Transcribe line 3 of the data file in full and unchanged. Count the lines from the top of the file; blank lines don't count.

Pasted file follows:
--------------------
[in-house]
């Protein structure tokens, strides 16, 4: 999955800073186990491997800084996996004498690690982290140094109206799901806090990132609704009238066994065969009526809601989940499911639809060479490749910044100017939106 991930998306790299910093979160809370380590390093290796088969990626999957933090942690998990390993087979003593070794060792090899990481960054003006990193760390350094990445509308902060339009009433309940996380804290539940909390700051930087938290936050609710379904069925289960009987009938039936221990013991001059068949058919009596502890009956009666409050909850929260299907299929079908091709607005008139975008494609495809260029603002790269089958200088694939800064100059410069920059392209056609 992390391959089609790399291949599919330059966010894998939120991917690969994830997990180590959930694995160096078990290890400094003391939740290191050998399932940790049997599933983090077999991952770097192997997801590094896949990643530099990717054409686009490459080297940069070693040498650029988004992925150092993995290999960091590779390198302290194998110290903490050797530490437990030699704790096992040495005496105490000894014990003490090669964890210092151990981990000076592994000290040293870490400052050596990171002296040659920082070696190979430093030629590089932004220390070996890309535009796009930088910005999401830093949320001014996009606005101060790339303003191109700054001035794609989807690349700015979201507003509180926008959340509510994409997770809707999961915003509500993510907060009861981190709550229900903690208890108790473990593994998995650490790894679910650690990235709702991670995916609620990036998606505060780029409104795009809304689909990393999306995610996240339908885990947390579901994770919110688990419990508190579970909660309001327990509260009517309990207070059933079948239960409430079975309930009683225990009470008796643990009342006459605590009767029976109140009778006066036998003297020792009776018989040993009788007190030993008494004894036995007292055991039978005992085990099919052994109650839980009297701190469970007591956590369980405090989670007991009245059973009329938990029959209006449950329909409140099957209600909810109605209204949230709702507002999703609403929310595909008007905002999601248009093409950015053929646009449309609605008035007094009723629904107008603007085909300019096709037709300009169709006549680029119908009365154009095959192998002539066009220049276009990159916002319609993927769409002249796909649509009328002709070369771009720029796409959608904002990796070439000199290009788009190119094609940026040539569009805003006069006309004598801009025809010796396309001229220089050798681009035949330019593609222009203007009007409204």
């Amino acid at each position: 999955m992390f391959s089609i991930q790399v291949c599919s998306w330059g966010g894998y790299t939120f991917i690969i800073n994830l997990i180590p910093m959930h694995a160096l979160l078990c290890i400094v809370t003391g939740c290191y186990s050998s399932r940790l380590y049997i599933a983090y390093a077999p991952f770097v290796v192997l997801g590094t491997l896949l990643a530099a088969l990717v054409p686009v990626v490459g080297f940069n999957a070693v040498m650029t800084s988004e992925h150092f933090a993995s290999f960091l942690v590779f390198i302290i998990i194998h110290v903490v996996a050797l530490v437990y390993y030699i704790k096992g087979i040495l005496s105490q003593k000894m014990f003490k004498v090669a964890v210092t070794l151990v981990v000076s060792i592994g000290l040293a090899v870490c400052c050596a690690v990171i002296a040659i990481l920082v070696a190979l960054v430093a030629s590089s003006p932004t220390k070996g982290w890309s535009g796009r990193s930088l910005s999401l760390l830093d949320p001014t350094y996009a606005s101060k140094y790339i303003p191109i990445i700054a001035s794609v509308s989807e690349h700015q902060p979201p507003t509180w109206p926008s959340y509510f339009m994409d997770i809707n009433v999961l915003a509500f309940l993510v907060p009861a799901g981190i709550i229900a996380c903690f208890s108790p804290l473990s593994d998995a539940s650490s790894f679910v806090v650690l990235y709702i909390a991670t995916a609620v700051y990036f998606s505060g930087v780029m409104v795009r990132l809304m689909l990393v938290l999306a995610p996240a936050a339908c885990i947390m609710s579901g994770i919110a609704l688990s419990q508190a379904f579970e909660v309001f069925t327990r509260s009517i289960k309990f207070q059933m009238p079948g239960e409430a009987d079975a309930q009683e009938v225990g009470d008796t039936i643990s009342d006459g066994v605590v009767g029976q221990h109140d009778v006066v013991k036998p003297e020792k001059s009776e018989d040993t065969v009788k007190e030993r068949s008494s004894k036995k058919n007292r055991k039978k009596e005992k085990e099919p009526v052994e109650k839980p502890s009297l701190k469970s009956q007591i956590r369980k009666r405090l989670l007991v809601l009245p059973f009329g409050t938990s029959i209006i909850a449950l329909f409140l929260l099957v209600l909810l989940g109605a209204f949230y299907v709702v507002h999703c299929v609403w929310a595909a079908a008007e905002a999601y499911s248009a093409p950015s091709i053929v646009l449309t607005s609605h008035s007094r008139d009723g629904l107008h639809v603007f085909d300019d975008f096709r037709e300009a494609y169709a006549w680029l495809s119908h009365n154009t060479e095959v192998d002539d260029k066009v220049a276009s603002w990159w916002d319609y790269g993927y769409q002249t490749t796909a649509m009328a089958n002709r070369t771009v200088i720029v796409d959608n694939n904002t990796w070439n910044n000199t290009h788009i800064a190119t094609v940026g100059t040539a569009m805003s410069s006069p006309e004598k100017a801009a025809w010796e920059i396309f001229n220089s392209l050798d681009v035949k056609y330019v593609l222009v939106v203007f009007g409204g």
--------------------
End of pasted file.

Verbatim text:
């Amino acid at each position: 999955m992390f391959s089609i991930q790399v291949c599919s998306w330059g966010g894998y790299t939120f991917i690969i800073n994830l997990i180590p910093m959930h694995a160096l979160l078990c290890i400094v809370t003391g939740c290191y186990s050998s399932r940790l380590y049997i599933a983090y390093a077999p991952f770097v290796v192997l997801g590094t491997l896949l990643a530099a088969l990717v054409p686009v990626v490459g080297f940069n999957a070693v040498m650029t800084s988004e992925h150092f933090a993995s290999f960091l942690v590779f390198i302290i998990i194998h110290v903490v996996a050797l530490v437990y390993y030699i704790k096992g087979i040495l005496s105490q003593k000894m014990f003490k004498v090669a964890v210092t070794l151990v981990v000076s060792i592994g000290l040293a090899v870490c400052c050596a690690v990171i002296a040659i990481l920082v070696a190979l960054v430093a030629s590089s003006p932004t220390k070996g982290w890309s535009g796009r990193s930088l910005s999401l760390l830093d949320p001014t350094y996009a606005s101060k140094y790339i303003p191109i990445i700054a001035s794609v509308s989807e690349h700015q902060p979201p507003t509180w109206p926008s959340y509510f339009m994409d997770i809707n009433v999961l915003a509500f309940l993510v907060p009861a799901g981190i709550i229900a996380c903690f208890s108790p804290l473990s593994d998995a539940s650490s790894f679910v806090v650690l990235y709702i909390a991670t995916a609620v700051y990036f998606s505060g930087v780029m409104v795009r990132l809304m689909l990393v938290l999306a995610p996240a936050a339908c885990i947390m609710s579901g994770i919110a609704l688990s419990q508190a379904f579970e909660v309001f069925t327990r509260s009517i289960k309990f207070q059933m009238p079948g239960e409430a009987d079975a309930q009683e009938v225990g009470d008796t039936i643990s009342d006459g066994v605590v009767g029976q221990h109140d009778v006066v013991k036998p003297e020792k001059s009776e018989d040993t065969v009788k007190e030993r068949s008494s004894k036995k058919n007292r055991k039978k009596e005992k085990e099919p009526v052994e109650k839980p502890s009297l701190k469970s009956q007591i956590r369980k009666r405090l989670l007991v809601l009245p059973f009329g409050t938990s029959i209006i909850a449950l329909f409140l929260l099957v209600l909810l989940g109605a209204f949230y299907v709702v507002h999703c299929v609403w929310a595909a079908a008007e905002a999601y499911s248009a093409p950015s091709i053929v646009l449309t607005s609605h008035s007094r008139d009723g629904l107008h639809v603007f085909d300019d975008f096709r037709e300009a494609y169709a006549w680029l495809s119908h009365n154009t060479e095959v192998d002539d260029k066009v220049a276009s603002w990159w916002d319609y790269g993927y769409q002249t490749t796909a649509m009328a089958n002709r070369t771009v200088i720029v796409d959608n694939n904002t990796w070439n910044n000199t290009h788009i800064a190119t094609v940026g100059t040539a569009m805003s410069s006069p006309e004598k100017a801009a025809w010796e920059i396309f001229n220089s392209l050798d681009v035949k056609y330019v593609l222009v939106v203007f009007g409204g």